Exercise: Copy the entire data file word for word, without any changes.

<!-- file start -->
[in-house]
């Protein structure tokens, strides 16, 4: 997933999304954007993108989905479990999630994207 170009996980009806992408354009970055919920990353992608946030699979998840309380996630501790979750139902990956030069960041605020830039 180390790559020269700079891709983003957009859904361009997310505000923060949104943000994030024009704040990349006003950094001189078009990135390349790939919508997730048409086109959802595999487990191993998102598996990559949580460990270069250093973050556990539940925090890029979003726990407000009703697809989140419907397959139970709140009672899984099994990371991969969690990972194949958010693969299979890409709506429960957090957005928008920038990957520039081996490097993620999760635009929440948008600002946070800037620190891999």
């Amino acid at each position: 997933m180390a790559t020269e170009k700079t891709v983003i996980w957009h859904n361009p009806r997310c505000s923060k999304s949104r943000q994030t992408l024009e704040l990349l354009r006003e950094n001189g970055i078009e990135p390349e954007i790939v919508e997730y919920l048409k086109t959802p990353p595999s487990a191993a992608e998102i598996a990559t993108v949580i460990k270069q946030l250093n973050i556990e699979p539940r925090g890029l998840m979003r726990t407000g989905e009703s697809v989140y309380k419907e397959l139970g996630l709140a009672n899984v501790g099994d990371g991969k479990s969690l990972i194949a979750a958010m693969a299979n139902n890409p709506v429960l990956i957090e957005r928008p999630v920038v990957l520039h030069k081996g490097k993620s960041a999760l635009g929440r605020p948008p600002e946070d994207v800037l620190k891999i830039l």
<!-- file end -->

[in-house]
């Protein structure tokens, strides 16, 4: 997933999304954007993108989905479990999630994207 170009996980009806992408354009970055919920990353992608946030699979998840309380996630501790979750139902990956030069960041605020830039 180390790559020269700079891709983003957009859904361009997310505000923060949104943000994030024009704040990349006003950094001189078009990135390349790939919508997730048409086109959802595999487990191993998102598996990559949580460990270069250093973050556990539940925090890029979003726990407000009703697809989140419907397959139970709140009672899984099994990371991969969690990972194949958010693969299979890409709506429960957090957005928008920038990957520039081996490097993620999760635009929440948008600002946070800037620190891999």
């Amino acid at each position: 997933m180390a790559t020269e170009k700079t891709v983003i996980w957009h859904n361009p009806r997310c505000s923060k999304s949104r943000q994030t992408l024009e704040l990349l354009r006003e950094n001189g970055i078009e990135p390349e954007i790939v919508e997730y919920l048409k086109t959802p990353p595999s487990a191993a992608e998102i598996a990559t993108v949580i460990k270069q946030l250093n973050i556990e699979p539940r925090g890029l998840m979003r726990t407000g989905e009703s697809v989140y309380k419907e397959l139970g996630l709140a009672n899984v501790g099994d990371g991969k479990s969690l990972i194949a979750a958010m693969a299979n139902n890409p709506v429960l990956i957090e957005r928008p999630v920038v990957l520039h030069k081996g490097k993620s960041a999760l635009g929440r605020p948008p600002e946070d994207v800037l620190k891999i830039l």